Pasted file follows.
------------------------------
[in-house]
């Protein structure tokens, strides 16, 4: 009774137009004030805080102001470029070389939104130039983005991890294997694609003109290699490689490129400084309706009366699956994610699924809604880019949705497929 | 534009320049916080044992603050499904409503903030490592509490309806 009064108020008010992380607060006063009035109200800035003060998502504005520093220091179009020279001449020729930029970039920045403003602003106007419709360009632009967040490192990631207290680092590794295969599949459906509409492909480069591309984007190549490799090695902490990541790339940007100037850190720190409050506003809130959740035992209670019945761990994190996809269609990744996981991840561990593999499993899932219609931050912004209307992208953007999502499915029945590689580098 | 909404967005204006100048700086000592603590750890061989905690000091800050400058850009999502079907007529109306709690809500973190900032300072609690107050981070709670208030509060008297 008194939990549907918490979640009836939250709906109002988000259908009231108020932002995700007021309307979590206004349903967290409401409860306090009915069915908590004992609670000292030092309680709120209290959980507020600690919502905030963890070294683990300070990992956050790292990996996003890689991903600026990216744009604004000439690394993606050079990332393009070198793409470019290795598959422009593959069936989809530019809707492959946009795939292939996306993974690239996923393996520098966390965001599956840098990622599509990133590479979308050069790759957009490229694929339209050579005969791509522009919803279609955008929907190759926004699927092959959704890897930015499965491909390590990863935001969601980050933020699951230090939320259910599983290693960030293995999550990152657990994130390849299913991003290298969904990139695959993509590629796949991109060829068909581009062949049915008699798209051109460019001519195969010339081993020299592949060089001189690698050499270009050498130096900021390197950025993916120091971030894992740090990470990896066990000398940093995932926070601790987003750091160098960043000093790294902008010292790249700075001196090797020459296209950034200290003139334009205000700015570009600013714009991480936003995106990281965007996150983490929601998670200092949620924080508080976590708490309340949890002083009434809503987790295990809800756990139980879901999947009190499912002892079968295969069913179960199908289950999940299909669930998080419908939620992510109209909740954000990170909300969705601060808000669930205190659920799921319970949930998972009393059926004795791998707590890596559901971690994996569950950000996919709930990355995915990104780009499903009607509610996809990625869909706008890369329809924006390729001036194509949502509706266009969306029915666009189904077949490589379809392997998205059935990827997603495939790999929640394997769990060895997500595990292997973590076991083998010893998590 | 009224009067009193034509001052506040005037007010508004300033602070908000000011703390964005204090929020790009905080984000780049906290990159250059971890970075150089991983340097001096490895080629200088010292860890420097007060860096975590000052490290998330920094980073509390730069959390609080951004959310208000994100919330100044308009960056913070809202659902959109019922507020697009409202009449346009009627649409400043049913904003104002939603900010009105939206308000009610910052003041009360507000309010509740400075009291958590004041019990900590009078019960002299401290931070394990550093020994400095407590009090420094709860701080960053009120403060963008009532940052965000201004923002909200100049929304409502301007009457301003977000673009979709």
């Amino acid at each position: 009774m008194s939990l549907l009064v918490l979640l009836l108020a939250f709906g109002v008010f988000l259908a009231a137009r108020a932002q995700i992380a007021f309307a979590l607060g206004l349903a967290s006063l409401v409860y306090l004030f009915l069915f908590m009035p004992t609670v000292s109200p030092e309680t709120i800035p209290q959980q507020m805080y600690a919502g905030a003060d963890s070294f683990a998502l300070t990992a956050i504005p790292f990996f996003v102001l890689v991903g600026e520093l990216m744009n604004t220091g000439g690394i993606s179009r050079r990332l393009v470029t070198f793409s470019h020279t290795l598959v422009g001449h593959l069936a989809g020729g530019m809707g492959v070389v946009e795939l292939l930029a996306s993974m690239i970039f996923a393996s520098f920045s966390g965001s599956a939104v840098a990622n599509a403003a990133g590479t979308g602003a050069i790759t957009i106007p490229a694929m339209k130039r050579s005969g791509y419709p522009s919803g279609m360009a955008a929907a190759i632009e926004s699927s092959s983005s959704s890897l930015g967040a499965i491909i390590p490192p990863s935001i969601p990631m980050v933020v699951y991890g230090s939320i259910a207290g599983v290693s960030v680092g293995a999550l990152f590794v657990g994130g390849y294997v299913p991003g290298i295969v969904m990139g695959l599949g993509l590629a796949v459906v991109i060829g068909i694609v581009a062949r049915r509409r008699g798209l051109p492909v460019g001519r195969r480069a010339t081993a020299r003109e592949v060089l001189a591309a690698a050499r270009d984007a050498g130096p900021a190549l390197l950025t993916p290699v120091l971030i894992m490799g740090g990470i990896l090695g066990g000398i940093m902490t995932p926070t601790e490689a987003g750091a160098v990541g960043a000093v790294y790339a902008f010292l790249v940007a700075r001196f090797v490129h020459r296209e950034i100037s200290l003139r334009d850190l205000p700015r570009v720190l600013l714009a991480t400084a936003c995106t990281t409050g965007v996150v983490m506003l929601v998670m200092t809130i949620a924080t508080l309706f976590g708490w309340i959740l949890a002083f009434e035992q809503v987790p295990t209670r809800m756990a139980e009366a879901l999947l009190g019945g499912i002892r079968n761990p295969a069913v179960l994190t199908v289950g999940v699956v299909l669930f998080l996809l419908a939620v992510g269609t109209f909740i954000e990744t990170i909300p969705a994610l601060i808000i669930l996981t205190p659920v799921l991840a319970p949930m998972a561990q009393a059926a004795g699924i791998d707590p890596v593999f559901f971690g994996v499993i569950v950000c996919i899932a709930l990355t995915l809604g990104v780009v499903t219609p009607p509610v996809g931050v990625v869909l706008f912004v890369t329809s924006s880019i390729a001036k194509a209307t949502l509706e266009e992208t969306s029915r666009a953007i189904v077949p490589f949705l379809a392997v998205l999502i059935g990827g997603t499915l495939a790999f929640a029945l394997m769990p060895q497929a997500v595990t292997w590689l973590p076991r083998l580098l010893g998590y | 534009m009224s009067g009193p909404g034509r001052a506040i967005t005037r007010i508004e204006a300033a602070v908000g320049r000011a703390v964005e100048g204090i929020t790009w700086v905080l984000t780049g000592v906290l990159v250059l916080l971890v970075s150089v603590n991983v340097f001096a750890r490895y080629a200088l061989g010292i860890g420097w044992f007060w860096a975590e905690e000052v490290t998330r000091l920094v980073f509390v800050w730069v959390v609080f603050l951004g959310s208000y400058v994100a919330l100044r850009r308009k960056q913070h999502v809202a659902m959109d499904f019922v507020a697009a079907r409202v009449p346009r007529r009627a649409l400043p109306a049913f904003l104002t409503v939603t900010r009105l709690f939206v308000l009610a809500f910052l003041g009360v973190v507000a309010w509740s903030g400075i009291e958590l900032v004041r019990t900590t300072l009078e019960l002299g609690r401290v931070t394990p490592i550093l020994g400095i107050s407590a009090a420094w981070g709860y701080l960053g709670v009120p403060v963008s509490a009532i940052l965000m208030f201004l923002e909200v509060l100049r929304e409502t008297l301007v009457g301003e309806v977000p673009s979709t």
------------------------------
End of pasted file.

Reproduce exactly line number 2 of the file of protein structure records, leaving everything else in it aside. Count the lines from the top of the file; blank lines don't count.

């Protein structure tokens, strides 16, 4: 009774137009004030805080102001470029070389939104130039983005991890294997694609003109290699490689490129400084309706009366699956994610699924809604880019949705497929 | 534009320049916080044992603050499904409503903030490592509490309806 009064108020008010992380607060006063009035109200800035003060998502504005520093220091179009020279001449020729930029970039920045403003602003106007419709360009632009967040490192990631207290680092590794295969599949459906509409492909480069591309984007190549490799090695902490990541790339940007100037850190720190409050506003809130959740035992209670019945761990994190996809269609990744996981991840561990593999499993899932219609931050912004209307992208953007999502499915029945590689580098 | 909404967005204006100048700086000592603590750890061989905690000091800050400058850009999502079907007529109306709690809500973190900032300072609690107050981070709670208030509060008297 008194939990549907918490979640009836939250709906109002988000259908009231108020932002995700007021309307979590206004349903967290409401409860306090009915069915908590004992609670000292030092309680709120209290959980507020600690919502905030963890070294683990300070990992956050790292990996996003890689991903600026990216744009604004000439690394993606050079990332393009070198793409470019290795598959422009593959069936989809530019809707492959946009795939292939996306993974690239996923393996520098966390965001599956840098990622599509990133590479979308050069790759957009490229694929339209050579005969791509522009919803279609955008929907190759926004699927092959959704890897930015499965491909390590990863935001969601980050933020699951230090939320259910599983290693960030293995999550990152657990994130390849299913991003290298969904990139695959993509590629796949991109060829068909581009062949049915008699798209051109460019001519195969010339081993020299592949060089001189690698050499270009050498130096900021390197950025993916120091971030894992740090990470990896066990000398940093995932926070601790987003750091160098960043000093790294902008010292790249700075001196090797020459296209950034200290003139334009205000700015570009600013714009991480936003995106990281965007996150983490929601998670200092949620924080508080976590708490309340949890002083009434809503987790295990809800756990139980879901999947009190499912002892079968295969069913179960199908289950999940299909669930998080419908939620992510109209909740954000990170909300969705601060808000669930205190659920799921319970949930998972009393059926004795791998707590890596559901971690994996569950950000996919709930990355995915990104780009499903009607509610996809990625869909706008890369329809924006390729001036194509949502509706266009969306029915666009189904077949490589379809392997998205059935990827997603495939790999929640394997769990060895997500595990292997973590076991083998010893998590 | 009224009067009193034509001052506040005037007010508004300033602070908000000011703390964005204090929020790009905080984000780049906290990159250059971890970075150089991983340097001096490895080629200088010292860890420097007060860096975590000052490290998330920094980073509390730069959390609080951004959310208000994100919330100044308009960056913070809202659902959109019922507020697009409202009449346009009627649409400043049913904003104002939603900010009105939206308000009610910052003041009360507000309010509740400075009291958590004041019990900590009078019960002299401290931070394990550093020994400095407590009090420094709860701080960053009120403060963008009532940052965000201004923002909200100049929304409502301007009457301003977000673009979709």